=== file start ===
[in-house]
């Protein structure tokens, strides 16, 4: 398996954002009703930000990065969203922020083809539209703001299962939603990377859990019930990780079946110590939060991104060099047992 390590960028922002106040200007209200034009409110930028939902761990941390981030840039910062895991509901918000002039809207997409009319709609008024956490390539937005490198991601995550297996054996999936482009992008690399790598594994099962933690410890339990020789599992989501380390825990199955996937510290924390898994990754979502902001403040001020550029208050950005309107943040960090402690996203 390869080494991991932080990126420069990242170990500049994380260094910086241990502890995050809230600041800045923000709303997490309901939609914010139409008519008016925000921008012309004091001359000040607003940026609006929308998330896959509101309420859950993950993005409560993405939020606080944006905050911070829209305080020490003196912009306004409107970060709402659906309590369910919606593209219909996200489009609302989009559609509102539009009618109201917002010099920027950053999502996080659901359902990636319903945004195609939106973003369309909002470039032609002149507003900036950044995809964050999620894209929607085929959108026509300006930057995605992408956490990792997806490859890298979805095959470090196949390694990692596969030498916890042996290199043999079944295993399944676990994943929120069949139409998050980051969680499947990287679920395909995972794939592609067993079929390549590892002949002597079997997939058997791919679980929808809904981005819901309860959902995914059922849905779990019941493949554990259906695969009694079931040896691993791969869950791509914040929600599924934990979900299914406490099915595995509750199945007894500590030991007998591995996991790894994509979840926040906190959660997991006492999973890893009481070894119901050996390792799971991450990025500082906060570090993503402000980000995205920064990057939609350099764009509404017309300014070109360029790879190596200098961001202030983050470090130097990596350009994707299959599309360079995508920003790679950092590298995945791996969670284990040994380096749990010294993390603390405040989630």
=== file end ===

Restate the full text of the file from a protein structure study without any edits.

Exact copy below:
[in-house]
């Protein structure tokens, strides 16, 4: 398996954002009703930000990065969203922020083809539209703001299962939603990377859990019930990780079946110590939060991104060099047992 390590960028922002106040200007209200034009409110930028939902761990941390981030840039910062895991509901918000002039809207997409009319709609008024956490390539937005490198991601995550297996054996999936482009992008690399790598594994099962933690410890339990020789599992989501380390825990199955996937510290924390898994990754979502902001403040001020550029208050950005309107943040960090402690996203 390869080494991991932080990126420069990242170990500049994380260094910086241990502890995050809230600041800045923000709303997490309901939609914010139409008519008016925000921008012309004091001359000040607003940026609006929308998330896959509101309420859950993950993005409560993405939020606080944006905050911070829209305080020490003196912009306004409107970060709402659906309590369910919606593209219909996200489009609302989009559609509102539009009618109201917002010099920027950053999502996080659901359902990636319903945004195609939106973003369309909002470039032609002149507003900036950044995809964050999620894209929607085929959108026509300006930057995605992408956490990792997806490859890298979805095959470090196949390694990692596969030498916890042996290199043999079944295993399944676990994943929120069949139409998050980051969680499947990287679920395909995972794939592609067993079929390549590892002949002597079997997939058997791919679980929808809904981005819901309860959902995914059922849905779990019941493949554990259906695969009694079931040896691993791969869950791509914040929600599924934990979900299914406490099915595995509750199945007894500590030991007998591995996991790894994509979840926040906190959660997991006492999973890893009481070894119901050996390792799971991450990025500082906060570090993503402000980000995205920064990057939609350099764009509404017309300014070109360029790879190596200098961001202030983050470090130097990596350009994707299959599309360079995508920003790679950092590298995945791996969670284990040994380096749990010294993390603390405040989630």